Papua New Guinea to Provo: Biology students participate in mentoring program

Thursday, 6 August 2009

Leilani Miller | University Relations | 6 August 2009

Brigham Young University–Hawaii Biology students Daniel Ka’onohi and Keone Young (pictured top) are knee deep in a three-year long mentoring program provided in conjunction with Brigham Young University in Provo, BYU–Hawaii, and a grant from the National Science Foundation (NSF). Last year Professors Dr. David Bybee of BYU–Hawaii and Dr. Michael Whiting of BYU joined forces to take a group of biology students from both institutions to Papua New Guinea, a remote and relatively unstudied region of the southwest Pacific. "We decided that we could get a collaboration going," explained Bybee. "Whiting, an entomologist, would do the rain forest work, I, a marine biologist, would do the coral reef work, and the students we brought with us would get valuable field work experience in both terrestrial and marine environments."

Ka’onohi and Young got down and dirty learning field research skills, diving to coral reefs and shipwrecks, searching through the rainforest for Whiting’s ‘magic bug,’ and the intertidal zone for Bybee’s feather duster worms. "It was really good because we had a lot of top researchers there; people with their master's and Ph.D.'s that were willing to teach us and show us what to do," said Young.

Young and Song working at computuerNot only gaining valuable fieldwork experience in both fields, Young and Ka’onohi were also being groomed as "potential participants" of the first of three "six-week summer workshops [over] three consecutive years to bring Polynesian students from BYU–Hawaii to BYU in Provo so they can gain hands-on experiences in molecular biology and systematics," said Dr. Hojun Song (pictured left with Young), holder of the three-year NSF grant and a post-doctoral researcher working with Whiting. "The plan is to give motivated undergrads from BYU–Hawaii a chance to have thorough research experiences so they can learn all aspects of research from data generation, analysis, writing a manuscript, and a presentation of their data in a scientific conference."

Similar to last year’s Papua New Guinea arrangement, the BYU–Hawaii students worked on individual projects this past summer related to the research directed by instructors at Whiting’s BYU lab. "Keone is doing a deep level phylogeny of Ensifera (crickets, katydids, camel crickets, wetas) based on two ribosomal genes. Daniel is doing a phylogeny of Gryllidae (crickets) based on two ribosomal genes," said Song. "They have learned a lot from interacting with other students working in the lab, and also from the discussions with me and Dr. Whiting." Though the studies performed during the last year’s and this year’s expeditions have "no direct relationship," they have both given Young and Ka’onohi extraordinary experiences they wouldn’t have gotten otherwise.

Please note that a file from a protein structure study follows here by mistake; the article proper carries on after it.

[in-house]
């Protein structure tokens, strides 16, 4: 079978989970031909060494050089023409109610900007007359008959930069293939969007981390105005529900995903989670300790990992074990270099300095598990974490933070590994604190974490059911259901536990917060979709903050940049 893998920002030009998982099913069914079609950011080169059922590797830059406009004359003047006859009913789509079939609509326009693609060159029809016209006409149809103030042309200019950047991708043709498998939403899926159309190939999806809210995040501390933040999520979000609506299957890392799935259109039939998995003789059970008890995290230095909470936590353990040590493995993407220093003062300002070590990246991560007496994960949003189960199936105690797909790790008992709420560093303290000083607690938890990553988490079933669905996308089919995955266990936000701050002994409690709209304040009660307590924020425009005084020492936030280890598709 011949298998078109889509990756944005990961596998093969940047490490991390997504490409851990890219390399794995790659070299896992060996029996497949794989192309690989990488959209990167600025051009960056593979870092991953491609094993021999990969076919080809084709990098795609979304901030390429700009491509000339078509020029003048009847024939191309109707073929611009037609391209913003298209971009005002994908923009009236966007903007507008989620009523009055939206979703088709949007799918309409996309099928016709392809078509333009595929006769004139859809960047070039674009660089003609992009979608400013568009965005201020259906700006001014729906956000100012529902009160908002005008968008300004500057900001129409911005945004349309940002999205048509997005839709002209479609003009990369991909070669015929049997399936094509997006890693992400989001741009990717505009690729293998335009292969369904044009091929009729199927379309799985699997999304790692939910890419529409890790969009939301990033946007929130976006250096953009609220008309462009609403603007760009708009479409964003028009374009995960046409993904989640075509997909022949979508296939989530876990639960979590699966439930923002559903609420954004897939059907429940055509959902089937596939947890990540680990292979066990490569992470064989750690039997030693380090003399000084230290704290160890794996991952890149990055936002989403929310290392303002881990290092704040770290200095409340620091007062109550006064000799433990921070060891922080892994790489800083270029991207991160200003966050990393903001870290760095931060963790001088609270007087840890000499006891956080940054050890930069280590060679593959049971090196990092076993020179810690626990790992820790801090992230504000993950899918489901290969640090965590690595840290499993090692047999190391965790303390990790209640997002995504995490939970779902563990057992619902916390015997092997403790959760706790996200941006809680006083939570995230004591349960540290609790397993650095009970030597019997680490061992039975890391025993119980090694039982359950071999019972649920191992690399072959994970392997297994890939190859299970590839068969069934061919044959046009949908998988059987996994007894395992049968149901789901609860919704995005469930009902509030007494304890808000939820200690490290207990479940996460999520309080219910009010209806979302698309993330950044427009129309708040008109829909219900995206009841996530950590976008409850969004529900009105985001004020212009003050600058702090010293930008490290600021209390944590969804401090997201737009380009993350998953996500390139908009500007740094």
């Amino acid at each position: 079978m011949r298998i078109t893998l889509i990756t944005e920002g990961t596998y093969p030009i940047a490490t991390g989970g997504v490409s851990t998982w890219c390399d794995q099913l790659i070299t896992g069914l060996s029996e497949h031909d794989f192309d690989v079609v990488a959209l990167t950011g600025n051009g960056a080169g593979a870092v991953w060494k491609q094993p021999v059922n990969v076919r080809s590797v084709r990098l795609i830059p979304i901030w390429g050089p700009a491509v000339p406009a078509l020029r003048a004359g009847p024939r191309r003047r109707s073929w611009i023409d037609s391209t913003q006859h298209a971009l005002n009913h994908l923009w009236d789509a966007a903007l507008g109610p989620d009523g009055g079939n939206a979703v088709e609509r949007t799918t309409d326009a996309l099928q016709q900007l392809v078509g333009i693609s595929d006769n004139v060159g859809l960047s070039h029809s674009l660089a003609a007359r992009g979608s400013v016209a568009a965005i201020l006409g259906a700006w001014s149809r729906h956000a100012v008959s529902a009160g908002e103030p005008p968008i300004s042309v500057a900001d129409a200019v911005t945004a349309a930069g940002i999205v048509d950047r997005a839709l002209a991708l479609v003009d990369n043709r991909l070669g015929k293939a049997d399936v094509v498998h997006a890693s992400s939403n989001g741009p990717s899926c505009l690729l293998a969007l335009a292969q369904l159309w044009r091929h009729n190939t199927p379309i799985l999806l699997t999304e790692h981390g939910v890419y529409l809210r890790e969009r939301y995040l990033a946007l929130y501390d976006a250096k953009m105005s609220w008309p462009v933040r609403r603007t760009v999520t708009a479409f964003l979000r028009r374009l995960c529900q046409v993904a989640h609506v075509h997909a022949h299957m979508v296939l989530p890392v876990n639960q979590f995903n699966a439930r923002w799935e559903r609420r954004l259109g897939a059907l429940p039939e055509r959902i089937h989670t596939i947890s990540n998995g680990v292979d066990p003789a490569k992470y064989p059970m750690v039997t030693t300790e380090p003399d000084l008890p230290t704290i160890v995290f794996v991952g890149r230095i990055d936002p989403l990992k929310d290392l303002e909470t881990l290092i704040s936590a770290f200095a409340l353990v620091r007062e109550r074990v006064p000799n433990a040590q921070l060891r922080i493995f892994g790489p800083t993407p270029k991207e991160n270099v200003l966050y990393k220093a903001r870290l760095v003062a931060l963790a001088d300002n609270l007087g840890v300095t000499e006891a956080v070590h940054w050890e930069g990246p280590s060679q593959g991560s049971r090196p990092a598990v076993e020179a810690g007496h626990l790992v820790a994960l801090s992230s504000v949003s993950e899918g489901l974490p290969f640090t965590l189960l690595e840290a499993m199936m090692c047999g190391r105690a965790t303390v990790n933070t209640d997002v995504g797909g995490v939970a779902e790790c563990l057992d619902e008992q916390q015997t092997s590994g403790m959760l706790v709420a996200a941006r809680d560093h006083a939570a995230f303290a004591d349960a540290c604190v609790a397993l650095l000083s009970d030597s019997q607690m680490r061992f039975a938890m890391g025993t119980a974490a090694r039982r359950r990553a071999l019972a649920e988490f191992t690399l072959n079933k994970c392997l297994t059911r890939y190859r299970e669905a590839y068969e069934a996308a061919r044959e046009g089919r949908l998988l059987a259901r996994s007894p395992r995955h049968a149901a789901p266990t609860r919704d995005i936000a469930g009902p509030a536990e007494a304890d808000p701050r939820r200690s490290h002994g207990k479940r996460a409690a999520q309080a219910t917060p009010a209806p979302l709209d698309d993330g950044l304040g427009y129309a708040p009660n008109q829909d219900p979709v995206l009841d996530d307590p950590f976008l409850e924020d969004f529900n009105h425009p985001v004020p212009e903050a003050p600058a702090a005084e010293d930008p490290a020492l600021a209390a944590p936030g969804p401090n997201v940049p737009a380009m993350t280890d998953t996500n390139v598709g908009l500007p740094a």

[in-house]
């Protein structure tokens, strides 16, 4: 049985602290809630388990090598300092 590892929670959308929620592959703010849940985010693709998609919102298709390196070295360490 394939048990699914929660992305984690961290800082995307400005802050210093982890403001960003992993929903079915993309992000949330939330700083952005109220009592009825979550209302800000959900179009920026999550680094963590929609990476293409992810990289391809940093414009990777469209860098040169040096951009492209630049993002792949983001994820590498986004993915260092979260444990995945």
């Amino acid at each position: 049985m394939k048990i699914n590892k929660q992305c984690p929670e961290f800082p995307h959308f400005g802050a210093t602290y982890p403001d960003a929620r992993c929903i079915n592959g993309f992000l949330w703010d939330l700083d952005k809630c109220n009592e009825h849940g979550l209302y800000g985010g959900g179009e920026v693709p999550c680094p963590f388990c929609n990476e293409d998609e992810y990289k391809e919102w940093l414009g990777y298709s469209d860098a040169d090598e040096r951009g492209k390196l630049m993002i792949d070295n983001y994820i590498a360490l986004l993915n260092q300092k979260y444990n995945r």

Ka'onohi and Moulton doing lab work"The lab is state of the art and the rest of the students there are very friendly and knowledgeable," said Ka’onohi (pictured right with BYU Senior Matthew Moulton). "We were able to learn so much in just a short amount of time. I was able to use the knowledge gained at BYU–Hawaii from Dr. Day and Dr. Gold's classes to help me keep pace with understanding the molecular techniques and genetic ideas. … I am so grateful to be blessed with the many opportunities that have been granted me while attending BYU-Hawaii."

"What students learn from this workshop is cutting-edge science in evolutionary biology," Song explained. "Not only do they learn techniques, they learn from active scientists what science is all about. By reading and discussing contemporary scientific literature, students learn to think critically."

"This should be a very valuable experience in which they can learn specialized lab skills such as DNA extraction, amplification and sequencing," Bybee said. "These projects, if done well, will then be written up and prepared for presentation at a scientific meeting and publication next year."

Click here to read about last year's field work in Papua New Guinea

—Photos by Mark Philbrick, BYU Photography